When we lived on the Northern Beaches in Sydney, there were some spectacular views along the coastline, especially when one drove along the cliffs and could see the beaches below. Perhaps one of the best views was from the Bible Garden looking down to Palm Beach. Interestingly, some people (not all) who have spent megabucks purchasing their dream mansion along the coastline were soon bored with the view and after a while rearranged their furniture so that they didn’t have to look at the ocean all day or sold their mansion. I am not too sure how you could be bored with those great views, but some were. Perhaps I would be too if all I had was the ocean to look at.
Now you may be wondering, “Where is this going?” Well, it’s going to the graveyard! I once attended a graveside service on the northern beaches in NSW and I overheard the comment, “I would like to buried here – it has such a great view?” Well, I could certainly appreciate the view, it was spectacular, to say the least, but I have a strong suspicion that the Christian brother we buried that day is enjoying a far better view in glory. Sometimes we need to be reminded, despite the tranquil and picturesque surroundings at cemeteries, our loved ones are in glory and not in the grave looking up or out to some picturesque scenery. Dearie me, if that is how we think we will spend eternity, it will be very disappointing, for even the best scenery soon becomes ‘dead’ boring.
This past week we laid to rest the earthly remains of a brother in Christ. I mention earthly remains, for as Christians, although we wish to show respect to the earthly body, we don’t believe for a moment that our soul (spirit) remains with the body nor do we believe that this is the body we will have in eternity. There is enough evidence in Scripture to understand that from the moment we breathe our last our soul goes to be with the Lord (Jn 11:25-26; Rev 6:9ff). Furthermore, when Jesus returns there will be a great resurrection and Christians will be changed in the twinkling of an eye and be given glorified bodies that are fit to live with our Saviour forever. We will no longer have perishable bodies, but imperishable. While on earth, we have the image of the man of dust, but when the last day arrives we will bear the image of the man of heaven (1 Cor 15:42ff).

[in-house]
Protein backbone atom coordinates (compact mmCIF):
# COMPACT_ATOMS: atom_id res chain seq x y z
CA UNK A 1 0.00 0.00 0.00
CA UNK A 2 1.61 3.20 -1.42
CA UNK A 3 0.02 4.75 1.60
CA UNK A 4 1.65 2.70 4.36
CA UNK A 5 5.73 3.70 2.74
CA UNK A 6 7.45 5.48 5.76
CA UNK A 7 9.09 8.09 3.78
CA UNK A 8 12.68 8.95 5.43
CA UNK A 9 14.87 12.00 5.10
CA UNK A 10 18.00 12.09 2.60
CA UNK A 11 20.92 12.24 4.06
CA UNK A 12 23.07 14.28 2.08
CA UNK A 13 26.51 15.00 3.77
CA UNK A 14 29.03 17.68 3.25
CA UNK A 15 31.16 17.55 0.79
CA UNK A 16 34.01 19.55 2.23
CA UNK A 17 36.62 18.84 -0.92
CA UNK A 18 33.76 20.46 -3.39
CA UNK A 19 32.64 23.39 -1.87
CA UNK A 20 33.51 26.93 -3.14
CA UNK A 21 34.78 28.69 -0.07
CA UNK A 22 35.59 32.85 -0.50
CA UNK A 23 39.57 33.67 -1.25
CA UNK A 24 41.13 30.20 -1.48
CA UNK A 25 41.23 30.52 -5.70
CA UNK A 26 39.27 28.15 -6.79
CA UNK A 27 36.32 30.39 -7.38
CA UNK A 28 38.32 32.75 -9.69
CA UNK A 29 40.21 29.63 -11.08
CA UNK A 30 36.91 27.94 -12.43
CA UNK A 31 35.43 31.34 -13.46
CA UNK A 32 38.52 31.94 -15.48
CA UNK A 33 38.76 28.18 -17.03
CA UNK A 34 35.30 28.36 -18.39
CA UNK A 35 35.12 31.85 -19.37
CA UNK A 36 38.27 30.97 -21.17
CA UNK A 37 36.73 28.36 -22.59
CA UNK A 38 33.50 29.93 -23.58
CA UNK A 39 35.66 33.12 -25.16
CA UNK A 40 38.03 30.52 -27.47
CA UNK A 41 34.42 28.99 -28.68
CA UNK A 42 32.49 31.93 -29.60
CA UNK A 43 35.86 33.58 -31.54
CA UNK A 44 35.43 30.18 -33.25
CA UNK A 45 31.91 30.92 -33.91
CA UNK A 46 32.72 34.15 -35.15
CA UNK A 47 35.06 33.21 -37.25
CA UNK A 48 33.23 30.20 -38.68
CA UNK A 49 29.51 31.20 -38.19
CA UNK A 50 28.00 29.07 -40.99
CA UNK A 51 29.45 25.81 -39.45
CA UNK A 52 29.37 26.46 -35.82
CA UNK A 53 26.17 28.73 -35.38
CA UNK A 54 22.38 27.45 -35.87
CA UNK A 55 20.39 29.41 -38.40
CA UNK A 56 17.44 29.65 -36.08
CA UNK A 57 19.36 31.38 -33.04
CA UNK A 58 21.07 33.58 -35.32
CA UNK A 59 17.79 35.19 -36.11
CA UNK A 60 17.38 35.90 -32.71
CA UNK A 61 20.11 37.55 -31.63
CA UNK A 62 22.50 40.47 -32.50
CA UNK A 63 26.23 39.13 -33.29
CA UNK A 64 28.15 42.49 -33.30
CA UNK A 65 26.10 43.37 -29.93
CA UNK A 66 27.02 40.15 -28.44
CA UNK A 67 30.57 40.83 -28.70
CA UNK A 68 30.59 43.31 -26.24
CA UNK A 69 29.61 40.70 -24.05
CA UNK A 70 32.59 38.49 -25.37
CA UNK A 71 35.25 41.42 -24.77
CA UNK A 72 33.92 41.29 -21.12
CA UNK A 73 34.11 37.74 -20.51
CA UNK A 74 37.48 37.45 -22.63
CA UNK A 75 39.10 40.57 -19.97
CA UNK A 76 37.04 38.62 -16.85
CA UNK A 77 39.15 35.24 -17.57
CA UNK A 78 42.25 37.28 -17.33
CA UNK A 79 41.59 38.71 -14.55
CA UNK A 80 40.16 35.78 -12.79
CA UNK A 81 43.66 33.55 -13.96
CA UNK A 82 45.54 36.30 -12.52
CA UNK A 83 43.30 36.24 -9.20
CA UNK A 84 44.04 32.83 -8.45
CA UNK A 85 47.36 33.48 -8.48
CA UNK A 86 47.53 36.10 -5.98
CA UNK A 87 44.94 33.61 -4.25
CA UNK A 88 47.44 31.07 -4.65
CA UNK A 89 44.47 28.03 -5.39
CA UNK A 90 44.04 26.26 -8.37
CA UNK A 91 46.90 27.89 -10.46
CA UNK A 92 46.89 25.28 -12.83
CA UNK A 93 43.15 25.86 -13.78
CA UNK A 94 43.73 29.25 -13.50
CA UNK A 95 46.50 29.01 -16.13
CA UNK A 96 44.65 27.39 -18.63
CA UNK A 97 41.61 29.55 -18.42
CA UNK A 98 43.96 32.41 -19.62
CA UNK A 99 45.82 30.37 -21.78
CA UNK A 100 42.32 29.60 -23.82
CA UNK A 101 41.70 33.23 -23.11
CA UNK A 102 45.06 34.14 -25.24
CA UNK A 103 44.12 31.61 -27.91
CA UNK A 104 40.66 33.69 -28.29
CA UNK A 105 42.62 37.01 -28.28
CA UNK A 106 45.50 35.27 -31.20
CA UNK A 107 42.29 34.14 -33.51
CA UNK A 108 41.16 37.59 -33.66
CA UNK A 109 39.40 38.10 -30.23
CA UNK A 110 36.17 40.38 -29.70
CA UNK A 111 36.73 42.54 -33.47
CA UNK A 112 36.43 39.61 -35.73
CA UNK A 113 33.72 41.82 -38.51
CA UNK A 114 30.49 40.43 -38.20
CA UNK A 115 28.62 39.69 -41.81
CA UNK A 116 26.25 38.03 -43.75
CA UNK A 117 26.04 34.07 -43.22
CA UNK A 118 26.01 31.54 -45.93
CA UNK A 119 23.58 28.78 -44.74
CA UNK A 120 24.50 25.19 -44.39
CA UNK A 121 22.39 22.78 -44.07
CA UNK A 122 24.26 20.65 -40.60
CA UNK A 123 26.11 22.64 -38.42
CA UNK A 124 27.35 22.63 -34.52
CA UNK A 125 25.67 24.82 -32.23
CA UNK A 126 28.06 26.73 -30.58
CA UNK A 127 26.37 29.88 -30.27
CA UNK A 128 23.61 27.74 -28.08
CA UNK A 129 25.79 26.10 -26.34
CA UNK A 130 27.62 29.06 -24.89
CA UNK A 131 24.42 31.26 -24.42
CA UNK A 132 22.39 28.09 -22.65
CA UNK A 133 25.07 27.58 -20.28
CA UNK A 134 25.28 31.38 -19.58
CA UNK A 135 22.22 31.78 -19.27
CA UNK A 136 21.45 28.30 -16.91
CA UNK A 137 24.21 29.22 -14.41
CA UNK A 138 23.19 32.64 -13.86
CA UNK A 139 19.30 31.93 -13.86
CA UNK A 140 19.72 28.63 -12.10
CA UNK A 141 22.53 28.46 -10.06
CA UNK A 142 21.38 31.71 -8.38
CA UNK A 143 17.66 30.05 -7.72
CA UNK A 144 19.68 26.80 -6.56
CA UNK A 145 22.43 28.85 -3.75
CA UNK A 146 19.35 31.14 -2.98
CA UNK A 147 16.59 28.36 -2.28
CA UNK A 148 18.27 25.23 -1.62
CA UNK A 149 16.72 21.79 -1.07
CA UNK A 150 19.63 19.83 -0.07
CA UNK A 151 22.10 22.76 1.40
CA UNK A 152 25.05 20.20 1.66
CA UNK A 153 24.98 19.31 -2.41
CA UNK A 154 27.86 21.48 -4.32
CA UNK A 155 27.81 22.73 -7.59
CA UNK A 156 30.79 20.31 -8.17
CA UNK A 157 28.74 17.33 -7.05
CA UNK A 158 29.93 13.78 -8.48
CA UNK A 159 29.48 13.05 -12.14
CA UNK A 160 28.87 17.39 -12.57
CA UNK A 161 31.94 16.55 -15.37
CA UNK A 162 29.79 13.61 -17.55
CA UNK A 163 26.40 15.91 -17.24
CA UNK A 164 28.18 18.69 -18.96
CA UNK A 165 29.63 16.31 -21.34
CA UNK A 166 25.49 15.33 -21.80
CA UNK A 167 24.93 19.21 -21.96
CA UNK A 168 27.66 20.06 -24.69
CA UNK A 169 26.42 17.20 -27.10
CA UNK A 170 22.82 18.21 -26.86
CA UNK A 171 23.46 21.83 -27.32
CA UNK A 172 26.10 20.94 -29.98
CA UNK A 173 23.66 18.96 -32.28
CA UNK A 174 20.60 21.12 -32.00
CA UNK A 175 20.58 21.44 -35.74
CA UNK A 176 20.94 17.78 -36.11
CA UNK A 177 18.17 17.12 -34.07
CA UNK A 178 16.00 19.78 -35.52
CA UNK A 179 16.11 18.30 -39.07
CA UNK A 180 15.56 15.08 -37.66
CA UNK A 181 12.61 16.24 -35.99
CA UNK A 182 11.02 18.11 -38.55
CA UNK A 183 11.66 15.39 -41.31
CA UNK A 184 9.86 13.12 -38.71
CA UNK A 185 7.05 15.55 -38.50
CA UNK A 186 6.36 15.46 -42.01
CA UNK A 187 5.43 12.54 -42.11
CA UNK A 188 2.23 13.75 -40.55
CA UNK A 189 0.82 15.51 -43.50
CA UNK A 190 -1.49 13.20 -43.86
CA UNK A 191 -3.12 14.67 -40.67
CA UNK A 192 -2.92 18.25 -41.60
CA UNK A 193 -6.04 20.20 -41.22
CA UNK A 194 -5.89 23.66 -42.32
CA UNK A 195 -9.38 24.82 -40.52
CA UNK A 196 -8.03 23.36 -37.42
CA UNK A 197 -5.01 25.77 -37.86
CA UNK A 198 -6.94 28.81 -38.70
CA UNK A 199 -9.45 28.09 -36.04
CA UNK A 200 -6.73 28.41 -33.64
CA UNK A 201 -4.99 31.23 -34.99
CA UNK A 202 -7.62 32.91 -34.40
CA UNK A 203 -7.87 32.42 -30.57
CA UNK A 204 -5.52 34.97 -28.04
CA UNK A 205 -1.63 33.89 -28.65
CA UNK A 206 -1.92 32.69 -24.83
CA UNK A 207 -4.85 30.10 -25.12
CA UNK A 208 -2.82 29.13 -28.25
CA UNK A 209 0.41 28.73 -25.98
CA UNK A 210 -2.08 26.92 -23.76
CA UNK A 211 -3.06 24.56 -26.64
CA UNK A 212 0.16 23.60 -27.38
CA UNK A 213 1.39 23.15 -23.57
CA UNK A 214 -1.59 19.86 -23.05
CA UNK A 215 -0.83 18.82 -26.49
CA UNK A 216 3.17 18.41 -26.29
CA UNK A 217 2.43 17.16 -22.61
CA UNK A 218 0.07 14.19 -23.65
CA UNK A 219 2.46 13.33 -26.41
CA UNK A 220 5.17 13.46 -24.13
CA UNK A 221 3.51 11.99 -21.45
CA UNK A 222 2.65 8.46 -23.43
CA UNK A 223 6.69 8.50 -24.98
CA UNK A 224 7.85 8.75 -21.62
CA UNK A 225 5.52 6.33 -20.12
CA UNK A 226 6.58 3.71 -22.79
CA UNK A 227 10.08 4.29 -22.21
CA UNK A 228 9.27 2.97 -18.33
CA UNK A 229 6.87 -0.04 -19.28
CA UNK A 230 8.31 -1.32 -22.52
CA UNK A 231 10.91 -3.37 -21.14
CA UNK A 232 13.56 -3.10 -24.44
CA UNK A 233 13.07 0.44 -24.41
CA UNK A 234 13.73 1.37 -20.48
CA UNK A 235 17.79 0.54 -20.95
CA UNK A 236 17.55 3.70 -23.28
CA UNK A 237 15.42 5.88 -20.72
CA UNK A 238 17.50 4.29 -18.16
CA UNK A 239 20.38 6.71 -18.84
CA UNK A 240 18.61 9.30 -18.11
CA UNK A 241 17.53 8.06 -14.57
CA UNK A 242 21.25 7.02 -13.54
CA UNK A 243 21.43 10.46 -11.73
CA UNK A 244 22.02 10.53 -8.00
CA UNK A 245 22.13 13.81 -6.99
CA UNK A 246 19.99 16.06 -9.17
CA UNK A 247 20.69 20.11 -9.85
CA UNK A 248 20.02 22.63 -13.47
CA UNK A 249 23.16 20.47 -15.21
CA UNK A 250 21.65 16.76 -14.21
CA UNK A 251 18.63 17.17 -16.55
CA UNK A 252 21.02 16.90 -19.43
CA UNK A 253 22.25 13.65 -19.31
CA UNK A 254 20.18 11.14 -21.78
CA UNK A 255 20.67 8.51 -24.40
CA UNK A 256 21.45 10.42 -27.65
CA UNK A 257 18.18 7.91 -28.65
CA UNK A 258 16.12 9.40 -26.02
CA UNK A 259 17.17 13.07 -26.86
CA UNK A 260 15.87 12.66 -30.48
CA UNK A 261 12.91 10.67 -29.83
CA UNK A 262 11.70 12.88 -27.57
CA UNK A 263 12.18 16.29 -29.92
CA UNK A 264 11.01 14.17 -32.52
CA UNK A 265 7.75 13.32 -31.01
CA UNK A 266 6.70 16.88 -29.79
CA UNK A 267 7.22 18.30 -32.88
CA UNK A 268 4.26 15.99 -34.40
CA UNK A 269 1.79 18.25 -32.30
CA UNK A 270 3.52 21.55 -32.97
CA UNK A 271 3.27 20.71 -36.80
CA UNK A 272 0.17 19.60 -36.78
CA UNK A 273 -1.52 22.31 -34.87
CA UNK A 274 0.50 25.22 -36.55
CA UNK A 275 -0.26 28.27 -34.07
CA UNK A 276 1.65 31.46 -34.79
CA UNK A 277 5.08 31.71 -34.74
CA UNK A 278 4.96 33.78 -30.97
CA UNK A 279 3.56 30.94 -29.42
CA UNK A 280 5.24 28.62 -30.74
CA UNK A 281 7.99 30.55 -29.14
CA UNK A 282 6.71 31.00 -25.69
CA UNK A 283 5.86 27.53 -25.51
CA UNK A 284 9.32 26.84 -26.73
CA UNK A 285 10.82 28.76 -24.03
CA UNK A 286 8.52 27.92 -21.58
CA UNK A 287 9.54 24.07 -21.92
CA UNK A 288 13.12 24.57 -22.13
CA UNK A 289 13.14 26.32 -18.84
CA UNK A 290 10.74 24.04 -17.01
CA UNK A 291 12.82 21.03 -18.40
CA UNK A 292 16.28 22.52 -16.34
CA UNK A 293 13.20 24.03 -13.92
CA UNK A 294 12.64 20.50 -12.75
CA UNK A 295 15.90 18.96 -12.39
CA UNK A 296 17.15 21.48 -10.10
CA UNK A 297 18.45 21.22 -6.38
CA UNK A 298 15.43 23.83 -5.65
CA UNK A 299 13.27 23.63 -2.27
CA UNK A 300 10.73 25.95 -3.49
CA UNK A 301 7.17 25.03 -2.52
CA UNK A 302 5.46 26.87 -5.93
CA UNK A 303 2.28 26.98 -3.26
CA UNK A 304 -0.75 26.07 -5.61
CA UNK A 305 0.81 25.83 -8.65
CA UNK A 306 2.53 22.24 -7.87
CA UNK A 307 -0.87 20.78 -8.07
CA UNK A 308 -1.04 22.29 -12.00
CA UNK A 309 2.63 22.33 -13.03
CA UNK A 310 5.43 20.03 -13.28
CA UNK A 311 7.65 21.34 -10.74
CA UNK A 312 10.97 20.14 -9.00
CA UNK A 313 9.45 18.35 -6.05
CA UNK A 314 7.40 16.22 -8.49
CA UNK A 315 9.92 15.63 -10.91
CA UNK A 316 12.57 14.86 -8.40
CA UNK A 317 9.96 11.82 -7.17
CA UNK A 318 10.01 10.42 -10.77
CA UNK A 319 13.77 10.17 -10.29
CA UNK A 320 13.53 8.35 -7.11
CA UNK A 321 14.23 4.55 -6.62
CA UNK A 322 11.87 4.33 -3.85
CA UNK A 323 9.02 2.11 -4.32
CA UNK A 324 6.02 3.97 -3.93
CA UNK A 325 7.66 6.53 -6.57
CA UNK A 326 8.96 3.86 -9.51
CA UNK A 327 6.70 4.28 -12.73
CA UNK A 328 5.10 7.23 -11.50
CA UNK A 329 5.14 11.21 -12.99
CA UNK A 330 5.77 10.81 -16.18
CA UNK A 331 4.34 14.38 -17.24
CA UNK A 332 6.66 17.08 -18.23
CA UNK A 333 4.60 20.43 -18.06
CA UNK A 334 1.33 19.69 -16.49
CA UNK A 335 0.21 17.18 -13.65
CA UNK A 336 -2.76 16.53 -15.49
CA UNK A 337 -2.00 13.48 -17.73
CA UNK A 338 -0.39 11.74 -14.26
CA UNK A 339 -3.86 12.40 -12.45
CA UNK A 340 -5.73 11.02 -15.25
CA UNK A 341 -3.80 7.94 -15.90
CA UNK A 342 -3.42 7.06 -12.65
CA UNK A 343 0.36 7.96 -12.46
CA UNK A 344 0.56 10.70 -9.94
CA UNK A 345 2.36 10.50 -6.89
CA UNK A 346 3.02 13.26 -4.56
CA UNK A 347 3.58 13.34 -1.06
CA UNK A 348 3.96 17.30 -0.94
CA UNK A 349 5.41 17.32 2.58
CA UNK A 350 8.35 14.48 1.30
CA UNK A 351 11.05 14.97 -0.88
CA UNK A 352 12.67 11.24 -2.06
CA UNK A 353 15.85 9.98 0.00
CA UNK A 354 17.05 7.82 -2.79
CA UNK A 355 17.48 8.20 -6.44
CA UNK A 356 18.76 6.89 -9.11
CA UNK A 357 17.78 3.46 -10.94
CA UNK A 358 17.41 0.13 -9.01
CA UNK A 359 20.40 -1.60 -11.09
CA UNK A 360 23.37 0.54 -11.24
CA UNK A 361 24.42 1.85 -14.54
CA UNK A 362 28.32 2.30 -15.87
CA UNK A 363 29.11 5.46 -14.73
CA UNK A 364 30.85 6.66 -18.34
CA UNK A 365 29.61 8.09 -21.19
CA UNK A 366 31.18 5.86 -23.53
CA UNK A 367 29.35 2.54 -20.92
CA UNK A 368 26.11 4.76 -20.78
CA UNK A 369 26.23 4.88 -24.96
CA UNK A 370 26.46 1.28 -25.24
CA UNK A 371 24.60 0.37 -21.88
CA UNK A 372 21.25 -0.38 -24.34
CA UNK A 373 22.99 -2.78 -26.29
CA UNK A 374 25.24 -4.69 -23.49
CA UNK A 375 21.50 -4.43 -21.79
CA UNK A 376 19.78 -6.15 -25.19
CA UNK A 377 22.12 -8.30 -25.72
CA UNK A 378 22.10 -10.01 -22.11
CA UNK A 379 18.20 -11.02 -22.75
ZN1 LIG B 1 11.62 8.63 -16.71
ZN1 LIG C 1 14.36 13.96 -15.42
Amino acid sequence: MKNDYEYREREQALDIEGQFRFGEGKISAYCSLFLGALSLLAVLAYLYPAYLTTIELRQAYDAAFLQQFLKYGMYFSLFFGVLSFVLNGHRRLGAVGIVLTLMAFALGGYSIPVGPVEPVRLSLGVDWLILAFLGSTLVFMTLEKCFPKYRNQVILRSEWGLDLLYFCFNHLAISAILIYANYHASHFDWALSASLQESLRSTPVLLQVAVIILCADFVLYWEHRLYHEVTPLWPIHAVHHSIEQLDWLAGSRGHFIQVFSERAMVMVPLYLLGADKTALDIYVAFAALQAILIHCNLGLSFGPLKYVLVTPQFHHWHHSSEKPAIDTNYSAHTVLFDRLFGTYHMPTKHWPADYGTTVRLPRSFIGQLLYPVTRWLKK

So, let’s be thankful that Scripture teaches that the grave is not the end and that heaven will be something spectacular. How good? I wish I could tell you, but I cannot. Even the man (possibly Paul) recorded as seeing the ‘third heaven’ and being ‘caught up into paradise’ was not allowed to utter what he had seen (2 Cor 12:1-4). But this I do know, “No eye has seen, no ear has heard, no mind has conceived what God has prepared for those who love Him” (1 Cor 2:9).
So let’s not be too concerned about the views around us, not when we are living nor when we are buried. Rather, let us be concerned presently that we love the Lord dearly, and continue to fan into flame the gift of faith that He has given us. JZ
One annoying thing that keeps niggling at our assurance of salvation on occasions is whether we will be like some others who have at one time done their profession of faith but now seemingly have given their Christian faith away. One trap we fall into as Christians is looking for assurance of salvation in the wrong places. It is so easy to be what I call ‘belly-button’ gazers and continually look at ourselves to see if we can somehow qualify or quantify what God is doing in our lives. For instance, we may be looking at our own spiritual growth or whether we are being obedient to God’s will or even doing good works.
Now some of these things may be useful and be evidence of our salvation because Jesus Himself said that “by their fruit you shall recognize them” (Mat 7:16), but they are not what we should base our assurance of salvation upon. There may come a day when we can no longer do the good works, perhaps due to illness or even the frailty of old age. Nor should we place our trust in how we ‘feel’ for one day we may feel great and the next day we may feel lousy!